On February 22, the Supreme Court in Bartenwerfer v. Buckley, 2023 WL 2144417 (U.S. Feb. 22, 2023), held that a debt incurred by business partners and obtained by fraud may not be discharged in bankruptcy even when the debtor is an innocent partner who did not commit the fraud. One can expect bankruptcy creditors to try to extend the ruling to prevent consumer debtors from discharging debts incurred through fraud by their spouses or domestic partners. This is particularly the case because the debtors in Bartenwerfer were both business and marriage partners.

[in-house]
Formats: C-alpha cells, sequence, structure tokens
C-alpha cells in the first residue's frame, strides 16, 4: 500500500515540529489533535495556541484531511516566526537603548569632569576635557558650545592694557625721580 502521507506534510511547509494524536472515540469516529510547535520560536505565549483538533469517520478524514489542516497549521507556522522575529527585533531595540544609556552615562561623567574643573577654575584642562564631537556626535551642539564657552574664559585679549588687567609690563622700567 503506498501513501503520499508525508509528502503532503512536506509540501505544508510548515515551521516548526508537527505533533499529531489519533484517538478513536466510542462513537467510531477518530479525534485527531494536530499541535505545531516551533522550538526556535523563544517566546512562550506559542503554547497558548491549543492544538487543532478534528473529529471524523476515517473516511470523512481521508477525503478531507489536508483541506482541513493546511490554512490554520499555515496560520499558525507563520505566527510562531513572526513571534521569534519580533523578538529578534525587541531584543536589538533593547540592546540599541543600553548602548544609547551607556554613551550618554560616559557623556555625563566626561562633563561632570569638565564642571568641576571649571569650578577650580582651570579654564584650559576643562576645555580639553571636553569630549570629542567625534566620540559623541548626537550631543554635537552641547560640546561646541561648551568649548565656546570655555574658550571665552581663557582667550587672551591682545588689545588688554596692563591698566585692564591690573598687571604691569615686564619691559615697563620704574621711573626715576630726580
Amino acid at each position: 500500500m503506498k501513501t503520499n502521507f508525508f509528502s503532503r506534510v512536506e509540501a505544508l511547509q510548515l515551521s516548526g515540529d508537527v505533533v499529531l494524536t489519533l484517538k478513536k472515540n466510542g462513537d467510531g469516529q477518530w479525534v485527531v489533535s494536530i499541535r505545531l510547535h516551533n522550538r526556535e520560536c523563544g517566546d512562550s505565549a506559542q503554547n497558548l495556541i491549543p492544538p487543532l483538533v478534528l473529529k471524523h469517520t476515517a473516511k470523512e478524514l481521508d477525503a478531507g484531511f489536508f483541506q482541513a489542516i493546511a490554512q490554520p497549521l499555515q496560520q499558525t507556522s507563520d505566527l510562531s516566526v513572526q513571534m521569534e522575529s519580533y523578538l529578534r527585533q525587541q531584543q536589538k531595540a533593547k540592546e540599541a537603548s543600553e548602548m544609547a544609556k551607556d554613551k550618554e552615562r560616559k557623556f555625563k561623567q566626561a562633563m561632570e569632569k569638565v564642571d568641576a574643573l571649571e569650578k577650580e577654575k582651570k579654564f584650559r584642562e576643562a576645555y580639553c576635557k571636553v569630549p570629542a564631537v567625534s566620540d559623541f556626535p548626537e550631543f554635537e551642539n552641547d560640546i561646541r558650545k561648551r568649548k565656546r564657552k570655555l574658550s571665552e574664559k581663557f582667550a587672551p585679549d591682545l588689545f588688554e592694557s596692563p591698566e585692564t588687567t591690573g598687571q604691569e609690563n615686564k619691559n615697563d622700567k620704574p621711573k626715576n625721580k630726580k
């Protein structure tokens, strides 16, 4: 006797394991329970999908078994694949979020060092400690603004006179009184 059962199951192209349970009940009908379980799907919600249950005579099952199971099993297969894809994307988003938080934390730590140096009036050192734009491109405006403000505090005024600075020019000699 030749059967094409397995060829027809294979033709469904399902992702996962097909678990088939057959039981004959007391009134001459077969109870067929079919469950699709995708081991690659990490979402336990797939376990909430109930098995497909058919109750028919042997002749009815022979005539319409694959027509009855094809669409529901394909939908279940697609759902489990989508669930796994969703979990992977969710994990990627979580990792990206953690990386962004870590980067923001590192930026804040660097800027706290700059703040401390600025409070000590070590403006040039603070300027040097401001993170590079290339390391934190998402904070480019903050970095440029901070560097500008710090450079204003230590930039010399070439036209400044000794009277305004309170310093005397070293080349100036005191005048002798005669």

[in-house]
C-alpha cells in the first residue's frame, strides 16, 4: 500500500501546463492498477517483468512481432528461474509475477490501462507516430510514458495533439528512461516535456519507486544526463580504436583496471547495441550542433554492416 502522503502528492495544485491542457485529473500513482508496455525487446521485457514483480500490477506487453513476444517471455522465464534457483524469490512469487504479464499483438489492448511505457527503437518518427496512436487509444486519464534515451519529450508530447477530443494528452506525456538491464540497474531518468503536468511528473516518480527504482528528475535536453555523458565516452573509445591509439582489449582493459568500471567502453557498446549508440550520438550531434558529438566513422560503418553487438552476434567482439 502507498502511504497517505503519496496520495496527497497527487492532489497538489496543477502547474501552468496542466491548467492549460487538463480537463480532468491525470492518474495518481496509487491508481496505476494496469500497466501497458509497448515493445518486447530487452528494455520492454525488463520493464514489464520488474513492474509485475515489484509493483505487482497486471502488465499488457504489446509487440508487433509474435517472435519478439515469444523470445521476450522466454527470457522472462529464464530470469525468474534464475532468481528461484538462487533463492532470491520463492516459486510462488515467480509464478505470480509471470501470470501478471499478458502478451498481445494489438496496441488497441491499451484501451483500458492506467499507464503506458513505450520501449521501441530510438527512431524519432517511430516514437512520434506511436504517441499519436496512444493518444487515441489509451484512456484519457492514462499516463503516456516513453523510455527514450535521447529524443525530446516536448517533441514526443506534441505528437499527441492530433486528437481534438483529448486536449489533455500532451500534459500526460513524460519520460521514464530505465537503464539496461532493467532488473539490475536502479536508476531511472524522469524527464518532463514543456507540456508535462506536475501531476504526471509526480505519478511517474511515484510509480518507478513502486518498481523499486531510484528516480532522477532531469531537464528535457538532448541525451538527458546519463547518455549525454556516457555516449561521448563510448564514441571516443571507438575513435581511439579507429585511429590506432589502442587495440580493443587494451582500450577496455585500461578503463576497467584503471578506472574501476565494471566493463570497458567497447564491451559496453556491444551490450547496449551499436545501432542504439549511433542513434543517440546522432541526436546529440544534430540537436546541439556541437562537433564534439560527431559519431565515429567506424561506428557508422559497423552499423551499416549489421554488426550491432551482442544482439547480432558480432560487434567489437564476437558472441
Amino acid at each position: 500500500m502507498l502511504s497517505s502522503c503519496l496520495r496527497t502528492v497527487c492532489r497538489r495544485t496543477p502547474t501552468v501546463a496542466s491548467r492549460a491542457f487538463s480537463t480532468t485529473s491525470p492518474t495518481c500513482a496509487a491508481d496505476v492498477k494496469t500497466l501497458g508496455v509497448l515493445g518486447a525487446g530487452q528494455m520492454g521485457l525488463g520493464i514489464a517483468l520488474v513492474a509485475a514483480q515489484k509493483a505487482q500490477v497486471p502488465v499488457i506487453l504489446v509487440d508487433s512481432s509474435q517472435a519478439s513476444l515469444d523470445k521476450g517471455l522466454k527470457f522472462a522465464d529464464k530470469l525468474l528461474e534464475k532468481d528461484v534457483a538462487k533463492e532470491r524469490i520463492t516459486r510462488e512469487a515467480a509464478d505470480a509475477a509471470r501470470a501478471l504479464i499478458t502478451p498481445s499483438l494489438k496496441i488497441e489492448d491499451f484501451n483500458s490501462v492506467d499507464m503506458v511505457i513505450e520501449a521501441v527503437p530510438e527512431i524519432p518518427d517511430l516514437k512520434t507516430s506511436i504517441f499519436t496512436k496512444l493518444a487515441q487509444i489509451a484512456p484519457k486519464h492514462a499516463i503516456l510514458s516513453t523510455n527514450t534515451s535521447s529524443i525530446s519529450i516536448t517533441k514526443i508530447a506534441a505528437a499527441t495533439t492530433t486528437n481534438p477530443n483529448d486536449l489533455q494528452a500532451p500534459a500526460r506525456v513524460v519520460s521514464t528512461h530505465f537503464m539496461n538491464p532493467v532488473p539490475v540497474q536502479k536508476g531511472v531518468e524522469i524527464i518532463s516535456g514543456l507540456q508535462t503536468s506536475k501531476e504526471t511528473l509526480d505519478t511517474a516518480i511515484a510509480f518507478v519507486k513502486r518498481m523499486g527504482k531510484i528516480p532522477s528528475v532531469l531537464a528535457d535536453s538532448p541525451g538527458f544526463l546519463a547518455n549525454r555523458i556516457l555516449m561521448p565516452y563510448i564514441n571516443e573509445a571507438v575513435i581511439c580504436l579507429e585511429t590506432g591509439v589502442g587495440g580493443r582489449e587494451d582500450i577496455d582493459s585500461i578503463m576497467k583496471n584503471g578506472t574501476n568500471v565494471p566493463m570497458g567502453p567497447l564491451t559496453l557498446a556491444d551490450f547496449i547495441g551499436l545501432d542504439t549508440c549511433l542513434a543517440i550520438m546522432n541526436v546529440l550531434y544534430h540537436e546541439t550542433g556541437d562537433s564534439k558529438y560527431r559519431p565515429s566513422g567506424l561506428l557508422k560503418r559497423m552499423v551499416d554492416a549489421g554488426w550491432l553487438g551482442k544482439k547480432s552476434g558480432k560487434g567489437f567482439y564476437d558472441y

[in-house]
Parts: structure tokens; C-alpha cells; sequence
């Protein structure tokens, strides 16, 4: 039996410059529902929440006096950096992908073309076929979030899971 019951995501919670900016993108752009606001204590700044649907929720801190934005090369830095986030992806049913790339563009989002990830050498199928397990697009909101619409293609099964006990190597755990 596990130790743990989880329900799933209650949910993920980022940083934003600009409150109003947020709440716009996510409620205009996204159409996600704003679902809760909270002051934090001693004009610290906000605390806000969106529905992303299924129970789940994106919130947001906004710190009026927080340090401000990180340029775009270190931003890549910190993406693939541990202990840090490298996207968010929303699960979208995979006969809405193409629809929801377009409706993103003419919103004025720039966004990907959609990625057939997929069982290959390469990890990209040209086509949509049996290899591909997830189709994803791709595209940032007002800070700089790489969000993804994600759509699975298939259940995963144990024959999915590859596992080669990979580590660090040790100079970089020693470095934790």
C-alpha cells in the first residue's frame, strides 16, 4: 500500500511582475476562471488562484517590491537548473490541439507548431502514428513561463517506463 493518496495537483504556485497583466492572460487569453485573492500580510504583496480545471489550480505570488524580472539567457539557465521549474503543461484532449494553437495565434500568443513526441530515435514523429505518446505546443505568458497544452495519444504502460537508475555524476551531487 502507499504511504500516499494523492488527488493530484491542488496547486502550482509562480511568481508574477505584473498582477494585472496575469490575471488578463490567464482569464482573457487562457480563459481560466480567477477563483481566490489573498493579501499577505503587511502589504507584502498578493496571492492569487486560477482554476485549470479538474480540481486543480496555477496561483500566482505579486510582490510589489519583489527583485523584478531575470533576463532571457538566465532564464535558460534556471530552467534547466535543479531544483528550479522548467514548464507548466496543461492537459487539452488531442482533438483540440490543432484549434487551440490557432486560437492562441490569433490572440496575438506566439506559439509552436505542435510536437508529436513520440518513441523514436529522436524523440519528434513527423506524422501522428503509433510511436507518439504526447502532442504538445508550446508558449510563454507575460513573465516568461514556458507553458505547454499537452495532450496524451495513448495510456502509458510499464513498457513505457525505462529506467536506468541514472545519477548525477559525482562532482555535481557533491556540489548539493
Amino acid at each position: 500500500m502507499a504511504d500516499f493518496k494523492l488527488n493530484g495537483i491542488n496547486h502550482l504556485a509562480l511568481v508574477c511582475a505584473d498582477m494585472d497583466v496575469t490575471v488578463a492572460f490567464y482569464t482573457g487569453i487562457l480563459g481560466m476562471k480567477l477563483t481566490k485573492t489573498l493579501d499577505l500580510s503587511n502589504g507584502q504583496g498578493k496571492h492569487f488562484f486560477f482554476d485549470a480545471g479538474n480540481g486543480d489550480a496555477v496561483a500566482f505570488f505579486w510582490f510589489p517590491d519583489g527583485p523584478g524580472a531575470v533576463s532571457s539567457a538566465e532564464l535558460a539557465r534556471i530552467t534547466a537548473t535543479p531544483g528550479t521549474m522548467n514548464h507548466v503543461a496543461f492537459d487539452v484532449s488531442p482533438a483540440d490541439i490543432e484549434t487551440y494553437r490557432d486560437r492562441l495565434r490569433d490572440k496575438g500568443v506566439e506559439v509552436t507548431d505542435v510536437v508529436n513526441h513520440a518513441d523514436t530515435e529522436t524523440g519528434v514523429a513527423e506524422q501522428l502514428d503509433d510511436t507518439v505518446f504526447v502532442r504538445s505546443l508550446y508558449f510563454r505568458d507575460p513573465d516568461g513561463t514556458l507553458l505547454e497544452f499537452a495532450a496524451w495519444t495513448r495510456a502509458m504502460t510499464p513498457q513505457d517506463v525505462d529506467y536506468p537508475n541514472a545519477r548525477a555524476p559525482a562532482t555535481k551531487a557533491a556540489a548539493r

This article examines the decision and the critical distinctions between the business and personal partnerships, including implications for divorced or separated debtors and victims of economic abuse and coerced debt. The article also discusses five potential ways for these consumer debtors to distinguish the Court’s holding and preserve their right to discharge debts that were fraudulently obtained by a co-obligor.